Wait! Coffee is good for me?

A new study shows that coffee has many health benefits.


For some, coffee is the most refreshing part of their day.  For others it is the only way to get going in the morning.  A new study now tells us it has health benefits as well.  With the growth of Starbucks and their success in making coffee a mainstream addiction, just about everyone enjoys a cup of coffee on occasion, if not daily.  Keurig has also now made making a single cup of coffee easier than checking email (yes, even I have succumb to this as that is my Keurig pictured below). What used to be relegated to the likes of construction workers and shift workers such as nurses, is now seen in every profession.  Historically, coffee became more common in the United States after the Boston Tea Party when drinking tea was seen as “unpatriotic” (apparently even coffee can be political).  Furthermore, most would state they are more productive when they have some coffee.

Coffee has often been used for its short term benefits such as increased awareness, productivity and cognition.  This is due to the caffeine it contains.  Each cup of coffee contains about 95 mg of caffeine. Caffeine is a stimulant that works on the brain.  It blocks adenosine and its drowsy effects and also directly stimulates the autonomic nervous system to heighten alertness. Caffeine has generally been considered safe by the FDA.  It would take about 10,000 mg to be lethal or about 100 cups of coffee.  Its half life is about 6 hours, so that morning cup of joe should last you all day.

In 1991, the World Health Organization (WHO) labeled coffee as “possibly carcinogenic” and linked it to bladder cancer.  In June 2016, this decision was reversed and the WHO stated it may actually be helpful in protecting against uterine and liver cancer. They stated it has other health benefits as well including decreased heart disease, diabetes and neurologic disorders. Strangely, the WHO still hedged and said that consuming “hot” beverages may still possibly cause esophageal cancer.  All of this was based on a review of over a thousand epidemiological studies.  This information from the WHO did not receive as much fanfare and press as a new article that came out last week.

The new study done on coffee was reported in the British Medical Journal (BMJ) on November 22, 2017.  The authors did a large meta-analysis and concluded that coffee intake in amounts of about 3-5 cups a day was associated with many health benefits.  This was thought to be due to anti-oxidant and anti-inflammatory compounds instead of the caffeine.  These benefits include living longer, decreased heart disease, decreased cancer, decreased liver disease and decreased diabetes.  Wow! Does this mean we’ve had the wonder drug right under our nose this whole time? Unfortunately, we cannot be so quick to make this assumption.  



Based on these results, every doctor should start recommending every person take in 3-5 cups of coffee a day, right? Well, no.  Sorry to burst your bubble.  Those currently drinking coffee can continue though with a new clear conscience in regard to it affecting their health.  Remember that these studies were meta-analyses of observational data.  This tells us there is a link between coffee and the health benefits but it is only correlation not causation.  We cannot say for sure that drinking 3-5 cups of coffee will cause you to live longer or have decreased disease processes.  Coffee drinking is a complex social behavior associated with other behaviors that may be linked with the general decreases in illness and improved health.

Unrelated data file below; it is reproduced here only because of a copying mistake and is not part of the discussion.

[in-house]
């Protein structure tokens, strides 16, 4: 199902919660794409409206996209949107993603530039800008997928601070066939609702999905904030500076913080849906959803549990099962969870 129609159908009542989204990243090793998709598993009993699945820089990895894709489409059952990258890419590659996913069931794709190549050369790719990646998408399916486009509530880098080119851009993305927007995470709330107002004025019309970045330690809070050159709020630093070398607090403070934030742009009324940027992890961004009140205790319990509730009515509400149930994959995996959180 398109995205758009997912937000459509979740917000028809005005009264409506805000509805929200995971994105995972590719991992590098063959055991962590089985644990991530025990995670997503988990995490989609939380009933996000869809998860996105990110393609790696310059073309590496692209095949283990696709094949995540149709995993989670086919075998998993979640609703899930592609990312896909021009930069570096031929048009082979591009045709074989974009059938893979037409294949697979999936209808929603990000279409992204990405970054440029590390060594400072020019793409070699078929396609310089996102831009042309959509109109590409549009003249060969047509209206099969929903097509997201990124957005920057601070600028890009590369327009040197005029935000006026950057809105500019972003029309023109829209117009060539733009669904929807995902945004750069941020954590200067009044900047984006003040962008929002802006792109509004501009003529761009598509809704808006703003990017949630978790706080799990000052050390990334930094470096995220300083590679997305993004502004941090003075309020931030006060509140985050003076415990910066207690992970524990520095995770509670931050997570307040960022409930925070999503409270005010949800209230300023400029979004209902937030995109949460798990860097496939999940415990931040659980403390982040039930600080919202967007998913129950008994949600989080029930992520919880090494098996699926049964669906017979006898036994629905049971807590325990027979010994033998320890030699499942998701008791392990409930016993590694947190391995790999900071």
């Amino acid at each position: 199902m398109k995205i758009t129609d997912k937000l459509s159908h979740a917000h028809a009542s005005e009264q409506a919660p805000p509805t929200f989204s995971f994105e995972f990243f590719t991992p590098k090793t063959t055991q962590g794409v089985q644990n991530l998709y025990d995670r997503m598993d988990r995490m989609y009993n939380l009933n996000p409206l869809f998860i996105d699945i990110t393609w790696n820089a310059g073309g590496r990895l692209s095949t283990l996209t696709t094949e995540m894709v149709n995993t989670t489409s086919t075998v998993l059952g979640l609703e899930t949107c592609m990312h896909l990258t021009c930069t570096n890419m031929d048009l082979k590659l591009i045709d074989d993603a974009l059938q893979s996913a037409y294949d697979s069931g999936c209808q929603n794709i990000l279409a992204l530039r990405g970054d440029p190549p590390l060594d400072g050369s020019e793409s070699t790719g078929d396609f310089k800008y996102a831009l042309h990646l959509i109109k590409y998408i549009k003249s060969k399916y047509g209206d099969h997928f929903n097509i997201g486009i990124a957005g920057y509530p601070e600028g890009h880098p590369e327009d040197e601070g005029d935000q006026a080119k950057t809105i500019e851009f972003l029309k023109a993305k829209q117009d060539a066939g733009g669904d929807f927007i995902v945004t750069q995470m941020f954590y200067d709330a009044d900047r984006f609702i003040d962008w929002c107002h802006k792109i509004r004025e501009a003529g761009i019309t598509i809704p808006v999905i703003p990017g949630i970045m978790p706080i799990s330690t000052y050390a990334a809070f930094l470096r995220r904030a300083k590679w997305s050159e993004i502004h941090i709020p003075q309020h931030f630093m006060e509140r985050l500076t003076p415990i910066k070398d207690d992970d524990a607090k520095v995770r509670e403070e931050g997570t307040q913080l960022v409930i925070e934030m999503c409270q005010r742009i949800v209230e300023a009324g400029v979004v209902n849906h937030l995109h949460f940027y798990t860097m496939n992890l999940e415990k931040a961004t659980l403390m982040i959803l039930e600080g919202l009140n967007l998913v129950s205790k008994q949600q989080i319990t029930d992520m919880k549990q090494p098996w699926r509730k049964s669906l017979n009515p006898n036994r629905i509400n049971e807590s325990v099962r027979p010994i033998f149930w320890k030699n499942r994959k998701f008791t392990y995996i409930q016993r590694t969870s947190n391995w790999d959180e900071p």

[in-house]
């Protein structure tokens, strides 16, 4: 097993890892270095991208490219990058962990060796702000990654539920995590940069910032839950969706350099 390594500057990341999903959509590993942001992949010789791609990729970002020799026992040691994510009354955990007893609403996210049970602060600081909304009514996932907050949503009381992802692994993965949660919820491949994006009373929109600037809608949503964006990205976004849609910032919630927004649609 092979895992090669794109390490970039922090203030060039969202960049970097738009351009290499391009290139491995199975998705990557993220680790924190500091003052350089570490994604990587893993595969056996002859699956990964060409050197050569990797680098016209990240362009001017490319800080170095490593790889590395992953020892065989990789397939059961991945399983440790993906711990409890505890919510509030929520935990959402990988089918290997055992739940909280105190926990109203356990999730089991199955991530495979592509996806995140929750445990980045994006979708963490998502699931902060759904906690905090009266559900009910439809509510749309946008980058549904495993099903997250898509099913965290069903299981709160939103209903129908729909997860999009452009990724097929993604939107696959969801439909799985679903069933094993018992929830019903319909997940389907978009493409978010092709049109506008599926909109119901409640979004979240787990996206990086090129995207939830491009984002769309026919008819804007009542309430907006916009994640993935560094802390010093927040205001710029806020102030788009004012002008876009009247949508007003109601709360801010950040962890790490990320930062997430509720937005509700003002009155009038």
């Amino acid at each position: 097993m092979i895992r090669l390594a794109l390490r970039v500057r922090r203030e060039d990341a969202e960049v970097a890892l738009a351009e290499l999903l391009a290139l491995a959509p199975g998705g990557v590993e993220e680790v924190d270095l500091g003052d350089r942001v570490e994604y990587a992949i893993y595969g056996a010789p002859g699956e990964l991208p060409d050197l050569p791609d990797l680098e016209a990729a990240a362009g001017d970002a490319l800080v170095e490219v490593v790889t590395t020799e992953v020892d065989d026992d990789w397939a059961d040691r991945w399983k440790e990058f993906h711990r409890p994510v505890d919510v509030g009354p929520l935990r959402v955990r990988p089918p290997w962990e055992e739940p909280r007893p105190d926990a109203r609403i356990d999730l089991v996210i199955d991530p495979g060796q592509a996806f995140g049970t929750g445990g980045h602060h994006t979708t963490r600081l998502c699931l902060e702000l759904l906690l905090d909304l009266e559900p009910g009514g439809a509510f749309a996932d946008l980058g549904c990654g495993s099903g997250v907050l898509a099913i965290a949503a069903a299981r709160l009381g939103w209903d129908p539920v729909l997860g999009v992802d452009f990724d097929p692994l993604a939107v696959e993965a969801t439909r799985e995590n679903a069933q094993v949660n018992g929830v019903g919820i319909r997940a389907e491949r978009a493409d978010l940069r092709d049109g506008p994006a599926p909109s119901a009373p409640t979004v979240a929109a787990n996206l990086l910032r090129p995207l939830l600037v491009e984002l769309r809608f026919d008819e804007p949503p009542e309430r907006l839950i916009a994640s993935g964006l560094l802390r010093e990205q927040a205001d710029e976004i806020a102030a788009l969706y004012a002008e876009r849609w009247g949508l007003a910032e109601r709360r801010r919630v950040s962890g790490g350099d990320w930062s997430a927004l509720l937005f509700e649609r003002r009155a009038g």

In certain cases, drinking coffee can have negative health consequences as well. If pregnant, it can cause lower birth weights.  It can increase anxiety if predisposed and, if sensitive, it can cause irregular or rapid heart rhythms. It can increase your blood pressure and it has been linked with increased fractures in women.  So, unfortunately coffee is not all gumdrops and candy canes.  Which brings me to the next point: Most of the coffee we drink today has way too much fat and sugar.

While the BMJ study states that coffee can decrease the rates of diabetes, it obviously isn’t referring to my venti white chocolate mocha frappuccino.  Yeah, I said it.  That fancy “fru fru” coffee in your hand is not doing you any favors. At upwards of 500 calories in 1 cup, daily consumption of these drinks will definitely tip the scales (pun intended) towards type 2 diabetes, not away from it.  If you want to get the health benefits of coffee without going up 2 (or more) notches on the waist, it needs to be black or very low calorie.  Don’t get me wrong, I enjoy a nice frappuccino, but it is a rare occurrence due to the calories it contains.

So what’s the takeaway?  In short: Coffee is safe!  Go ahead and enjoy it without worrying about your health.  Use it for its benefits such as increased awareness and cognition. If you’re taking a test today, have a cup or 2 of coffee to help improve your scores.  As for the long term health benefits, I would say the jury is still out.  I am definitely not going to start recommending it to my patients who do not already consume it based on this study just for the health benefits.  But if you are one of the 83 percent of adults who already consume coffee and don’t have any of the health conditions adversely affected by caffeine, go ahead and have another cup today (as long as it’s not over 5 cups).  You can rest assured your health will not be negatively affected and in fact, you may be doing yourself a favor in the long run.  Enjoy! (unless it’s a high calorie blended drink, then JUST SAY NO!)




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